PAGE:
Kimmie Weeks and The New Liberia

Over the weekend I stumbled upon Kimmie Weeks, labelled Liberia’s young hero by CNN. Honestly speaking, I had never heard of him – thought undoubtedly that says more about me than about him. He is famous, not only in Liberia, and in other African countries, but also the world over.
I am not going to repeat here his credentials; internet offers so many possibilities to trace his achievements. But I must say, when I saw the movie about him on CNN last week, I was greatly impressed. When I saw him, I immediately recognized his features.
When I taught at the University of Liberia – in the early seventies – among my students was one Weeks, a bright young man, very outspoken, very sympathetic. He was part of the progressive forces opposing the Tolbert Administration and True Whig Party hegemony. At one time he also was editor of the Revelation, one of those anarchistic hand-outs closely associated with the famous journalist Albert Porte. Anarchistic in the sense that they did not obey to the rules of the class society where their cradle once stood. Sincerely progressive, with the ideals and ambitions of real reformers (I do not say: revolutionaries), and gifted with a more than average intelligence, they represented the hope every society needs to advance ‘to higher heights’, to paraphrase former president William Tolbert.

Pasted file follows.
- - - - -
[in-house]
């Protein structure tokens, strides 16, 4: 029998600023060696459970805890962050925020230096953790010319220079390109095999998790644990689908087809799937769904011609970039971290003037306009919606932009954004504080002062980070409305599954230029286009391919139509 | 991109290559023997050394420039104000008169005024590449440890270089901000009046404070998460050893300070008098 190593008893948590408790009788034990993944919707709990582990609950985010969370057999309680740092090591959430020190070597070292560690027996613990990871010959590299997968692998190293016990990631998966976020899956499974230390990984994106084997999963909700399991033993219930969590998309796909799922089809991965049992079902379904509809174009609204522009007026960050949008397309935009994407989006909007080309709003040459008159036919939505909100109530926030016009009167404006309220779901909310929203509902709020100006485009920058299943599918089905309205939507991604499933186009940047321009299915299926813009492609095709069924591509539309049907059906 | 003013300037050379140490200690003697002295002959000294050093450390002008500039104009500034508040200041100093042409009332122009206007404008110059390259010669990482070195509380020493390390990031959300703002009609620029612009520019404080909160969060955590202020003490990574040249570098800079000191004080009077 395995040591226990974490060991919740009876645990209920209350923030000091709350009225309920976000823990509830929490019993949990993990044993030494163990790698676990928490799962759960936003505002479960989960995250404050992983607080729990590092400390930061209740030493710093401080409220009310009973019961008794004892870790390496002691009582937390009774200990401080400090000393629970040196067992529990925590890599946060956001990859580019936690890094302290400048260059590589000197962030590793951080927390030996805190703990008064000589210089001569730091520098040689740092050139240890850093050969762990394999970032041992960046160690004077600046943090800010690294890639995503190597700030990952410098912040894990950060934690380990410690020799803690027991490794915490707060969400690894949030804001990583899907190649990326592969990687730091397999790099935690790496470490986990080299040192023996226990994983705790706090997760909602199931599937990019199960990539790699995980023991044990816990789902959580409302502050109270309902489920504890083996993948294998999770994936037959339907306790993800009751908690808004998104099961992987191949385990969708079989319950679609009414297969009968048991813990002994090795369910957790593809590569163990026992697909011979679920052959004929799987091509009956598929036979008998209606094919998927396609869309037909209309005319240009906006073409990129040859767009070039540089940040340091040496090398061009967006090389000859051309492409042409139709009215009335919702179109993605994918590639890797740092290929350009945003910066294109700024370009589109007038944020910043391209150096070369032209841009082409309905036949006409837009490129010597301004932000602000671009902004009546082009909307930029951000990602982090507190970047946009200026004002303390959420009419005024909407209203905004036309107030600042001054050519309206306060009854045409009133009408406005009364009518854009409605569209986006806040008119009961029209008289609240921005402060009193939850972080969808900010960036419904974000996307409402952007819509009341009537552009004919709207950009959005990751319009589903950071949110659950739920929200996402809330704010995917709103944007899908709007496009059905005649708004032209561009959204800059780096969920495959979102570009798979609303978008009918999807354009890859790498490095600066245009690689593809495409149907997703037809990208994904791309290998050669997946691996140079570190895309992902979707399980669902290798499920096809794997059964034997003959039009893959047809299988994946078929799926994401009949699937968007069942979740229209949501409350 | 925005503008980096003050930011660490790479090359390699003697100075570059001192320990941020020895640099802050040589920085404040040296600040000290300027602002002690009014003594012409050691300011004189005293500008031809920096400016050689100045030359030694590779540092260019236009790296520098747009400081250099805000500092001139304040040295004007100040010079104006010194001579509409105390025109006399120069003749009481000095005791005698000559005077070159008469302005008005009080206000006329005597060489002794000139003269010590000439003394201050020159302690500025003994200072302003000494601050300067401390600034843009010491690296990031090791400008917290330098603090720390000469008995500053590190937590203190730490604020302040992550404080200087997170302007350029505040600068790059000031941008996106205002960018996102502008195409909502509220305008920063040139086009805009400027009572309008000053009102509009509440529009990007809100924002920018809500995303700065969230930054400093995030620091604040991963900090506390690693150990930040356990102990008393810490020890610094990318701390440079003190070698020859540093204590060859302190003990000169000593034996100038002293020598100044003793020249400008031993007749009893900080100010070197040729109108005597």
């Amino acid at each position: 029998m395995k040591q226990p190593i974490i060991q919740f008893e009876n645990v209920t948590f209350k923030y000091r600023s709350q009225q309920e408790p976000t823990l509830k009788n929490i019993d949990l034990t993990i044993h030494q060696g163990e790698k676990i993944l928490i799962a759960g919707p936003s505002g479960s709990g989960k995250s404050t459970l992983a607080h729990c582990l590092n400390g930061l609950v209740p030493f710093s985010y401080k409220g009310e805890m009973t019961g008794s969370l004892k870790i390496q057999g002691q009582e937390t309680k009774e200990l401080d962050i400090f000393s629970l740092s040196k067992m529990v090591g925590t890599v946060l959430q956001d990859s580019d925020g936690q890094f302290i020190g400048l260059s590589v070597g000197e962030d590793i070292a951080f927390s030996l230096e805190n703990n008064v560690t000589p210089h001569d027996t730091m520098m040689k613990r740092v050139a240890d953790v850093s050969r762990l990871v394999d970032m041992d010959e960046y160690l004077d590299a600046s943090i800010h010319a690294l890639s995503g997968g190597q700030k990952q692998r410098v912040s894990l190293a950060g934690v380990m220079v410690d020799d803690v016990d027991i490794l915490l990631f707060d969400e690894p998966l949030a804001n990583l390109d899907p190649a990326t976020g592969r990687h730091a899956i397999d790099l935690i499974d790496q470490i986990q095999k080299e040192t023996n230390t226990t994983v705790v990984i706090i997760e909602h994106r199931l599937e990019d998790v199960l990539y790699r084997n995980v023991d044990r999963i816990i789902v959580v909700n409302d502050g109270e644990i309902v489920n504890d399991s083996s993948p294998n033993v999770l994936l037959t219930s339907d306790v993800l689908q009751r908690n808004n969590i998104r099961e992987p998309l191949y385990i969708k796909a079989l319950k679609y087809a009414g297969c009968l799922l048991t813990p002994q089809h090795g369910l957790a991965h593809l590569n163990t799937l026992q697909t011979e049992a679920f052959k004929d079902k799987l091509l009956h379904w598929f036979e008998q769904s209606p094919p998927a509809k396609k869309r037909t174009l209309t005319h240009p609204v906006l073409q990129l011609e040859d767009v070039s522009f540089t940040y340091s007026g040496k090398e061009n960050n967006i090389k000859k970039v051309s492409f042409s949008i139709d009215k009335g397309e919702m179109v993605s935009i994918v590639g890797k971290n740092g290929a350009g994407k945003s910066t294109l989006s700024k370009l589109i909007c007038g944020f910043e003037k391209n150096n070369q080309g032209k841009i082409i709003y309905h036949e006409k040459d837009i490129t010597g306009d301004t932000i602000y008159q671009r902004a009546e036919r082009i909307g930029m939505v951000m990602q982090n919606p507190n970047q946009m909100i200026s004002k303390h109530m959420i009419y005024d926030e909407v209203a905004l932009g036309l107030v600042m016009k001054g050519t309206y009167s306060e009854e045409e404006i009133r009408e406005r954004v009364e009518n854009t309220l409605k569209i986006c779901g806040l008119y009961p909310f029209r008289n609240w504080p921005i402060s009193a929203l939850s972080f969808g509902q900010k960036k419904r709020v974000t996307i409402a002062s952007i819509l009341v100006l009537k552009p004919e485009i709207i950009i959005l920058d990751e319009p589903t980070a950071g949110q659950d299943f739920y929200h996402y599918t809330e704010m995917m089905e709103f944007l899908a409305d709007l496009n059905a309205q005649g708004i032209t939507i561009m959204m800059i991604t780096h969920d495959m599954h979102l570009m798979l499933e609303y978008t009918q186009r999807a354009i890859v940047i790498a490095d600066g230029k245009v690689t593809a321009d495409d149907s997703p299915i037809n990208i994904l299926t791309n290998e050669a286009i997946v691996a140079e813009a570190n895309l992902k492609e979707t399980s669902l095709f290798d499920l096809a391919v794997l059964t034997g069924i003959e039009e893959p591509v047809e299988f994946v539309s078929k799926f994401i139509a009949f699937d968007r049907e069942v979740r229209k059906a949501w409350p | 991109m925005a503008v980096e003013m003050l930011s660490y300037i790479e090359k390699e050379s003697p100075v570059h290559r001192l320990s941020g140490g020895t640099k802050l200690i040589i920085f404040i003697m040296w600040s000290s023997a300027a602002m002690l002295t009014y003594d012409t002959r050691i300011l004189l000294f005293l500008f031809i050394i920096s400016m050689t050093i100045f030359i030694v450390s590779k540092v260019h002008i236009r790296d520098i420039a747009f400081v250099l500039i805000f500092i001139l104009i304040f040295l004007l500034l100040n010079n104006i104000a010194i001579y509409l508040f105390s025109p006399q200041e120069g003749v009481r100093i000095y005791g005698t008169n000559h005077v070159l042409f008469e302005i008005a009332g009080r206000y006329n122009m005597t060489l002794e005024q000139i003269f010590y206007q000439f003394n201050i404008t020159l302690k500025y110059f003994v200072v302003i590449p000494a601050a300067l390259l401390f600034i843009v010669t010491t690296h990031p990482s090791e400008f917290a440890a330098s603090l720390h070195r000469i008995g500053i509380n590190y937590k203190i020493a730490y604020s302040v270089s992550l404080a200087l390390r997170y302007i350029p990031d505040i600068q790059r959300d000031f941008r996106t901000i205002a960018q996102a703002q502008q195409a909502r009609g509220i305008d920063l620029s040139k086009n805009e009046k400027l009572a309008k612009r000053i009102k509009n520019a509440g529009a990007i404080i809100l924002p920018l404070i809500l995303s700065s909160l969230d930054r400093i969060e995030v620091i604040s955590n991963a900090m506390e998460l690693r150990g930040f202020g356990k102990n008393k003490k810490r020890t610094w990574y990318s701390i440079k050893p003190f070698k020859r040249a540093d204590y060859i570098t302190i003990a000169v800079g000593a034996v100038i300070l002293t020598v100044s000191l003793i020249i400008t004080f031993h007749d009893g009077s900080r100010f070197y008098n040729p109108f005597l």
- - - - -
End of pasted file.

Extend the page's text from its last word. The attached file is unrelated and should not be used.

I watched the CNN movie on Kimmie Weeks and hardly could believe my eyes. What a personality! What an incredible story! Born in 1981, he was a child during the civil war. During the early years of the war, his mother and Kimmie fled, landed in a refugee camp where malnutrition, infections and diseases decimated the population. When sick, the young Kimmie was given up and tossed on a pile of dead bodies. Thanks to his mother (who is she???) who refused to accept Kimmie’s apparent fate, he was rescued. According to his official web site, he then pledged a solemn oath: to fight for a better future for Liberia’s youth, later extended to other African countries.

In 1998, former Liberian President Charles Taylor made several attempts to assassinate him after Kimmie investigated his government’s involvement in the training of children as soldiers, subsequently releasing a groundbreaking report. Eventually he was forced into exile.

I will not repeat here what has been published elsewhere. But my interest was aroused. Who is Kimmie – apart from his own personality? I decided to dig into my memory and to consult some friends.

The following story emerged. Interesting – as will be clear from what follows.